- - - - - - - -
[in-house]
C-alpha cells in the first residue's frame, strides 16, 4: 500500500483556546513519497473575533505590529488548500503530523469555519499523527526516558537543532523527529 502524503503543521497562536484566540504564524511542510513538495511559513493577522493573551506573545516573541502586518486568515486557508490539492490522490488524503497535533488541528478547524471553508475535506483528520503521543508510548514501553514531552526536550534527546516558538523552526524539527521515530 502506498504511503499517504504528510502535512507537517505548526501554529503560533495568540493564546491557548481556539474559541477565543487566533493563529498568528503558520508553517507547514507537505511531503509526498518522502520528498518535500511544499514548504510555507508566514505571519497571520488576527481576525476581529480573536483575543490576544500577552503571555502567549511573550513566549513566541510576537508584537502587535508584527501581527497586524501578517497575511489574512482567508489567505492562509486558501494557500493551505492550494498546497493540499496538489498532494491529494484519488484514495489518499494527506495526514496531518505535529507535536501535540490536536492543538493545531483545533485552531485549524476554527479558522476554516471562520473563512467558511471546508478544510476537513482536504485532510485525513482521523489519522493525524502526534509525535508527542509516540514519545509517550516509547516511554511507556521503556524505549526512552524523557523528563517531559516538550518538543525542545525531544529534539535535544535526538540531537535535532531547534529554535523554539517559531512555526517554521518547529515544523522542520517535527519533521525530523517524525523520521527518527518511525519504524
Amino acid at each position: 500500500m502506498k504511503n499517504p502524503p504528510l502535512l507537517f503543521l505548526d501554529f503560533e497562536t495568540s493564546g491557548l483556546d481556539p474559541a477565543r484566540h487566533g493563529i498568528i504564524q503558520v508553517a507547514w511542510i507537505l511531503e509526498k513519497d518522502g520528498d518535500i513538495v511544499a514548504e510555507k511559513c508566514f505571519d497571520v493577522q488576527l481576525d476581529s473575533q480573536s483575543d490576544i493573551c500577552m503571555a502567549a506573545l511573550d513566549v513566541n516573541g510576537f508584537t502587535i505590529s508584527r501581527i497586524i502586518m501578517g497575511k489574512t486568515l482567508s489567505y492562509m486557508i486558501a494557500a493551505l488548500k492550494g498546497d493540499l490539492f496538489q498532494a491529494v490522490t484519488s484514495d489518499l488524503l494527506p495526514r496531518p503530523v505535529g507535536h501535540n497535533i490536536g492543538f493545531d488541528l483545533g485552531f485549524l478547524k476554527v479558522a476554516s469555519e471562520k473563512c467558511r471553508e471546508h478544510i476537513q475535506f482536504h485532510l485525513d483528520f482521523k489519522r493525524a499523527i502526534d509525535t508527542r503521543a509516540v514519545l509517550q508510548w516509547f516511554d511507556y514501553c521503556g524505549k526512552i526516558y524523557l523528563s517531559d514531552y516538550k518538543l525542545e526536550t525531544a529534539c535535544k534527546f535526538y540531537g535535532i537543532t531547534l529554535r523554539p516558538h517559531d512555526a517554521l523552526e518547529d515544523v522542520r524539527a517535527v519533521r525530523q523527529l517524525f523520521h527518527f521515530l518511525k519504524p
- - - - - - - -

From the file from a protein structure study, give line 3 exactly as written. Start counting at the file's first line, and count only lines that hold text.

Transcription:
Amino acid at each position: 500500500m502506498k504511503n499517504p502524503p504528510l502535512l507537517f503543521l505548526d501554529f503560533e497562536t495568540s493564546g491557548l483556546d481556539p474559541a477565543r484566540h487566533g493563529i498568528i504564524q503558520v508553517a507547514w511542510i507537505l511531503e509526498k513519497d518522502g520528498d518535500i513538495v511544499a514548504e510555507k511559513c508566514f505571519d497571520v493577522q488576527l481576525d476581529s473575533q480573536s483575543d490576544i493573551c500577552m503571555a502567549a506573545l511573550d513566549v513566541n516573541g510576537f508584537t502587535i505590529s508584527r501581527i497586524i502586518m501578517g497575511k489574512t486568515l482567508s489567505y492562509m486557508i486558501a494557500a493551505l488548500k492550494g498546497d493540499l490539492f496538489q498532494a491529494v490522490t484519488s484514495d489518499l488524503l494527506p495526514r496531518p503530523v505535529g507535536h501535540n497535533i490536536g492543538f493545531d488541528l483545533g485552531f485549524l478547524k476554527v479558522a476554516s469555519e471562520k473563512c467558511r471553508e471546508h478544510i476537513q475535506f482536504h485532510l485525513d483528520f482521523k489519522r493525524a499523527i502526534d509525535t508527542r503521543a509516540v514519545l509517550q508510548w516509547f516511554d511507556y514501553c521503556g524505549k526512552i526516558y524523557l523528563s517531559d514531552y516538550k518538543l525542545e526536550t525531544a529534539c535535544k534527546f535526538y540531537g535535532i537543532t531547534l529554535r523554539p516558538h517559531d512555526a517554521l523552526e518547529d515544523v522542520r524539527a517535527v519533521r525530523q523527529l517524525f523520521h527518527f521515530l518511525k519504524p